Cities should begin preparing for changes that allow a cable operator to reduce franchise fee payments to cities.
The Federal Communications Commission (FCC) adopted its Third Report and Order, FCC 19-80, on Aug. 1, making dramatic changes to cable franchises, many of which are managed by cities. The rule revisions were published in the Federal Register on Aug. 27 and take effect on Sept. 26.
This means that after Sept. 26, cable operators may seek to reduce cable franchise fee payments to cities by deducting the value of any in-kind contributions, including but not limited to I-Nets, complimentary cable service to government buildings, right of way requirements, public, educational, and governmental (PEG) transport, and video-on-demand.
While there is planned litigation to challenge the order and an effort to put the order on hold until legal challenges are completed, it is important to note that the order will likely remain in effect during litigation. Affected cities and other local franchising authorities should begin preparations to comply with the order and address the impacts of it.
Potential next steps for cities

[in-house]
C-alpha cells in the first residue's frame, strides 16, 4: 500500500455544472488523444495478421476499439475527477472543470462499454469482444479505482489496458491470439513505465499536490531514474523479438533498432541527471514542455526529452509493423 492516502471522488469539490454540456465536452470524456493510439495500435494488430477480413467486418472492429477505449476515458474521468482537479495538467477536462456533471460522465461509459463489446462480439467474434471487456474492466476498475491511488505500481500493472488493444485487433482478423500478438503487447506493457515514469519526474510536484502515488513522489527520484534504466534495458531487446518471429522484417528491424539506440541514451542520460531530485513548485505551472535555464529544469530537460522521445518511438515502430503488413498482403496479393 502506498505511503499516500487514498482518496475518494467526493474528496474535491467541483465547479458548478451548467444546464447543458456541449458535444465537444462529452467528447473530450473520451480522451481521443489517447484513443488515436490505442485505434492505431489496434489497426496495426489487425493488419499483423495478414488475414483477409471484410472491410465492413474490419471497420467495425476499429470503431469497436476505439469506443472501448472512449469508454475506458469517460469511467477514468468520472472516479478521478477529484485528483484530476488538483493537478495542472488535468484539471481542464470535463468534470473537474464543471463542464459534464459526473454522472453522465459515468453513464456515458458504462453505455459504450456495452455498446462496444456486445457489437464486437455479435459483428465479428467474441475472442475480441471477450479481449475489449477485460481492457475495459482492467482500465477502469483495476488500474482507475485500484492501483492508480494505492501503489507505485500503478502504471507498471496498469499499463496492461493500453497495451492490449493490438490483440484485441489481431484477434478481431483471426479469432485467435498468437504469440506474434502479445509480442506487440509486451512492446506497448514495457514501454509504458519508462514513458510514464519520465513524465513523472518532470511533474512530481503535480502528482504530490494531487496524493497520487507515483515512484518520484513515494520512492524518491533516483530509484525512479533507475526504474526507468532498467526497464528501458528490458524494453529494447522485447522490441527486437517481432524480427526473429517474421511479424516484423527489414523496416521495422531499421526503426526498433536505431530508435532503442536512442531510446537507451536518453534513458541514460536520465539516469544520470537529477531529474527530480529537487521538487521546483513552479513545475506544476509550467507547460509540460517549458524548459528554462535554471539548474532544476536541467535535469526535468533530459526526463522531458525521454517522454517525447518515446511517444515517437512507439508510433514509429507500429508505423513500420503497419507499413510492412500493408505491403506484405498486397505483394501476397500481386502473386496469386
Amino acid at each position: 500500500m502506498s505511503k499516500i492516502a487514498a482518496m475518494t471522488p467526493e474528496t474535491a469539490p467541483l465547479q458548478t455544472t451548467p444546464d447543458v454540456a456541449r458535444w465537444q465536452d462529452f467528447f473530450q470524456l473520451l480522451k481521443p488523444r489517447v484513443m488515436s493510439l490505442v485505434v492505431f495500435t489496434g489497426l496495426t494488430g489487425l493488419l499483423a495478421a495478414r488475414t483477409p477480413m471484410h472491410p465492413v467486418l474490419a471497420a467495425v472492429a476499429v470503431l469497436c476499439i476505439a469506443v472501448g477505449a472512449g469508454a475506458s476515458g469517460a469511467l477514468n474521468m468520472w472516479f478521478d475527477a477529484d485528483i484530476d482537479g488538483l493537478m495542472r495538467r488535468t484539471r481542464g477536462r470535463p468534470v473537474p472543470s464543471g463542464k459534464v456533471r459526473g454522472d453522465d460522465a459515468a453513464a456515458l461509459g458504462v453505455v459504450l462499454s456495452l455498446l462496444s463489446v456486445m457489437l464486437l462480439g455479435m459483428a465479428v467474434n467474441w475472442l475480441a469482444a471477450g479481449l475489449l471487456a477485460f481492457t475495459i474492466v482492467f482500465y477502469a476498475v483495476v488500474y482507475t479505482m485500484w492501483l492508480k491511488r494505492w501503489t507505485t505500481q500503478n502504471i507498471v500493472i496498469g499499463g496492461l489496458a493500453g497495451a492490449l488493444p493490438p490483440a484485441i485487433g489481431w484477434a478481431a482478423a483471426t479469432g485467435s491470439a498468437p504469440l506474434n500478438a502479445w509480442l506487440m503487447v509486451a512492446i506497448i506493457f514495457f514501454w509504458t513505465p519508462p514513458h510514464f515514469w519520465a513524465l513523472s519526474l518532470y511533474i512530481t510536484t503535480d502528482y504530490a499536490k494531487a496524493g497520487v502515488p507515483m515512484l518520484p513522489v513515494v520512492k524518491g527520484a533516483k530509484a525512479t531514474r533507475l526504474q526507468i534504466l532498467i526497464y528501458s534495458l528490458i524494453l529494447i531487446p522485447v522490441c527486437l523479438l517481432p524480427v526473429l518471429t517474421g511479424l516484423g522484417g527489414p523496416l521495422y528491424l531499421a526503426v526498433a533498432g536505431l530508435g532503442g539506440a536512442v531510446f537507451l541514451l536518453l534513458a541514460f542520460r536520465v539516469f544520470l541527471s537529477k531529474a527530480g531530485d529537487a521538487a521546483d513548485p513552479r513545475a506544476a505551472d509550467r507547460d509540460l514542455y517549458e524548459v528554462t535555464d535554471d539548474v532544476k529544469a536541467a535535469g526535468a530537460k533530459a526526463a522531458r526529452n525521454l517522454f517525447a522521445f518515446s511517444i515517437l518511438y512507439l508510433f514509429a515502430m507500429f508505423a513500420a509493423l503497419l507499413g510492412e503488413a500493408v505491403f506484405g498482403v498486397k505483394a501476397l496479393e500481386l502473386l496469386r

Here are a few actions cities may want to take:
- Review current cable franchise agreements and associated documents to determine the fiscal impact from the order. The reduction in payments will likely impact current and future city budgets.
- Monitor franchise fee payments received after the order has gone into effect to determine if cable operators are offsetting the fee based on their calculation of the fair market value of certain in-kind contributions. Operators must be able to justify the reduction in payments and any discussion.
- Expect to hear from your cable operator and work to resolve disputes on fee reductions within 120 days.
- Determine if your city should join a coalition of local government entities who plan to appeal the order.
- Monitor League updates on the efforts to appeal the order and any efforts by the FCC to make the fair market value of PEG channel capacity subject to the 5% franchise fee cap.
For more background information about this bill, read a previous Cities Bulletin article.